Monumental dramatic works of ancient Greece—works by Aeschylus, Sophocles, Euripides, and others—provide students taking this course with a lens through which to examine aesthetic, spiritual and social dimensions of narrative art. Special attention will be paid to the function of the theatrical performance in ancient Greek culture, the phenomenon of transgression, the influence of Greek dramatic forms on culture in our own day, and the relationship of individual literary artistry to an abiding tradition.
The power of story is enduring and undeniable. Even today, many of the characters and scenes we deem most memorable and gripping come from the epic poems crafted by Homer and Virgil in the centuries before Christ. Beyond simply encountering finely-worked literary figures and plot developments, however, students taking this course will learn how the structures and conventions of epic narratives give these works immense force and drive, and how the importance of epic narratives in the self-understanding and collective life of ancient peoples invites a deeper appreciation of the importance of great stories for us in our own time.
Fictional narrative, that human invention that trips so naturally from the tongues of children and grandparents alike, appears simple, even inevitable. Such appearances can be deceiving, however. Any narrative worthy of the name— one employing richly drawn characters and tensile plotting, and set down in lucid and evocative language—functions as a highly complex artistic organism. This course brings students to notice trademarks of excellent and lasting prose fiction, and to engage critically with prominent works so as to discern accurately between a masterpiece and a piece of pulp masquerading as well-hewn literature.
This course exposes students to the vast wealth of the English-language poetic tradition. Beginning with the micro-sagas, riddles and serenades that populate Old and Middle English verse, students advance to engage with major writers and works of intervening centuries before concluding with the more familiar speech—but also the bewildering disjunction— of the poetry of our modern era.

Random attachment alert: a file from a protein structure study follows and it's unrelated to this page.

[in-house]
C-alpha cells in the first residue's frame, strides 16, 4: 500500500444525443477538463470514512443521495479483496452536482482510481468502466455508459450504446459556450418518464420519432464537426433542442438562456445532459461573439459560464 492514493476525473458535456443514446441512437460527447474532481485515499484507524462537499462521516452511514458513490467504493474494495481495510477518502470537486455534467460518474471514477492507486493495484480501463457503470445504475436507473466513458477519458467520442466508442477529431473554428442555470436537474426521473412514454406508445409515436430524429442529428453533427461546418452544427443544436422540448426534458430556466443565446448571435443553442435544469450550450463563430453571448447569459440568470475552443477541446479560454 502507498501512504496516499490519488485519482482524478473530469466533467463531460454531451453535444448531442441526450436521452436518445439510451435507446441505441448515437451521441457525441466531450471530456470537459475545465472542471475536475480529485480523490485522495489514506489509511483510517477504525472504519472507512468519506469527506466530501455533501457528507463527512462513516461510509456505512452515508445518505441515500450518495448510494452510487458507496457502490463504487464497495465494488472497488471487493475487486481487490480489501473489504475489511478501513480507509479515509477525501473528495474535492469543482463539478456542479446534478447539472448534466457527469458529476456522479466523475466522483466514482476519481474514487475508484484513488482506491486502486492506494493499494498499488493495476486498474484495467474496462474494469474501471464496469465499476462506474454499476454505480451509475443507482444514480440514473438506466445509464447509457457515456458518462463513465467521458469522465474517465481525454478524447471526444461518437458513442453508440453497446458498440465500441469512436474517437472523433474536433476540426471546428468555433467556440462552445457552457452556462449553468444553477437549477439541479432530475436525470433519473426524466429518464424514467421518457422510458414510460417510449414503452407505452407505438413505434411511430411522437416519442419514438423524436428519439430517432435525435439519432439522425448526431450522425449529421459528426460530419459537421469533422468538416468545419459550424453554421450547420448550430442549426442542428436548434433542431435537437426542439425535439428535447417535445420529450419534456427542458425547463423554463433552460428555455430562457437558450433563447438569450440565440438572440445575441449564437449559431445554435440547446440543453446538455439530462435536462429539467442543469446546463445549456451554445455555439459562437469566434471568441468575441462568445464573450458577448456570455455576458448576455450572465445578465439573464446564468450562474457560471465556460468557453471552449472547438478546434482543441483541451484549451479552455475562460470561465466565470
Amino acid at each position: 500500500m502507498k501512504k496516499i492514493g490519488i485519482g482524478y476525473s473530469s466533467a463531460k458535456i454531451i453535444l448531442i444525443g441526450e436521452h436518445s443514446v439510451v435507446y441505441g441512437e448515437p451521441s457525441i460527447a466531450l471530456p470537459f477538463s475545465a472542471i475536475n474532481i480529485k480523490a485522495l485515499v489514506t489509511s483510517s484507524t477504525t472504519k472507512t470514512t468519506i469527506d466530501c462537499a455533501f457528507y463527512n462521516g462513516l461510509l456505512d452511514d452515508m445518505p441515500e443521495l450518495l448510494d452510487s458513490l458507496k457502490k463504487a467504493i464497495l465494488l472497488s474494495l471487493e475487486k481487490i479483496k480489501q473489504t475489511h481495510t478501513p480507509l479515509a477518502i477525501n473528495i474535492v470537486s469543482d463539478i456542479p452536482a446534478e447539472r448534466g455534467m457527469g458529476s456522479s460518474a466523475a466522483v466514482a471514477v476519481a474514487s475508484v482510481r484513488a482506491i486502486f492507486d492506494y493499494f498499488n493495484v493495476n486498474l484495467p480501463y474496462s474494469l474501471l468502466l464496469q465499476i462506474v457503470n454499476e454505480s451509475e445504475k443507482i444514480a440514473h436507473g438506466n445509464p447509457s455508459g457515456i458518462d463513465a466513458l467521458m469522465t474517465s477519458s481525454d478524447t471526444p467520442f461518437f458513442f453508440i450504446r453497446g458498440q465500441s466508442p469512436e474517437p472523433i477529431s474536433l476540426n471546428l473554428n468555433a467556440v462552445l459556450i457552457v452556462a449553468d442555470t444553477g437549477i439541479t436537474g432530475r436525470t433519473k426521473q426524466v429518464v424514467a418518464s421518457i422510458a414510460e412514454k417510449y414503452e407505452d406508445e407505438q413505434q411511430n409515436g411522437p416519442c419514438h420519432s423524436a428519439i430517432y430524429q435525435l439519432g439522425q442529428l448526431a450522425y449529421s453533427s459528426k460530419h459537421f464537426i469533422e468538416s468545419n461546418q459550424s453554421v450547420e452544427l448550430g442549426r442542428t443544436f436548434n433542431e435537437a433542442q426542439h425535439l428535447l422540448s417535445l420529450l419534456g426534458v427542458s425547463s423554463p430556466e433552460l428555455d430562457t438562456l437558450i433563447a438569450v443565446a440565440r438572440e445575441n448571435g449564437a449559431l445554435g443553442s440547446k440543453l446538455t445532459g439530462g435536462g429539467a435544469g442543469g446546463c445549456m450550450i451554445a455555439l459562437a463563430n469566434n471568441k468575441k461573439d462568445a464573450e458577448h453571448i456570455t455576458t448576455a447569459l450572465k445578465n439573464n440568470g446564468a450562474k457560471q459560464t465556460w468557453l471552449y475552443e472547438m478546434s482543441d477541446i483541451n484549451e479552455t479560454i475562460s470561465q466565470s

There is no counting the number of scholars, artists, and admirers who have gotten entirely knotted up contemplating the figure and literary output of William Shakespeare. By plunging into his dramatic works, students will grow entangled in the work of arguably the greatest literary writer in human history. Only by reckoning with the truly revolutionary impact of Shakespeare’s art—its massive literary and dramatic influence, and also its prompting for a new appreciation of what it means to be human—will they find themselves untied again.
The 20th century confronted Western civilization with a huge array of cultural movements, political crises, and technological breakthroughs. This course provides students with the historical grounding necessary for a serious reconnaissance into the recent past via its major cultural products. Some of these works have emerged over time as radiant masterworks, and others have proved to be but nightmarish visions. All, however, merit study and critical treatment, as they mark our previous century in all its alarm, acceleration and terrible beauty.
This course is a survey and analysis of the elements of music and primary musical periods of Western European music history. Students will acquaint themselves with musical terms, major composers and repertoire.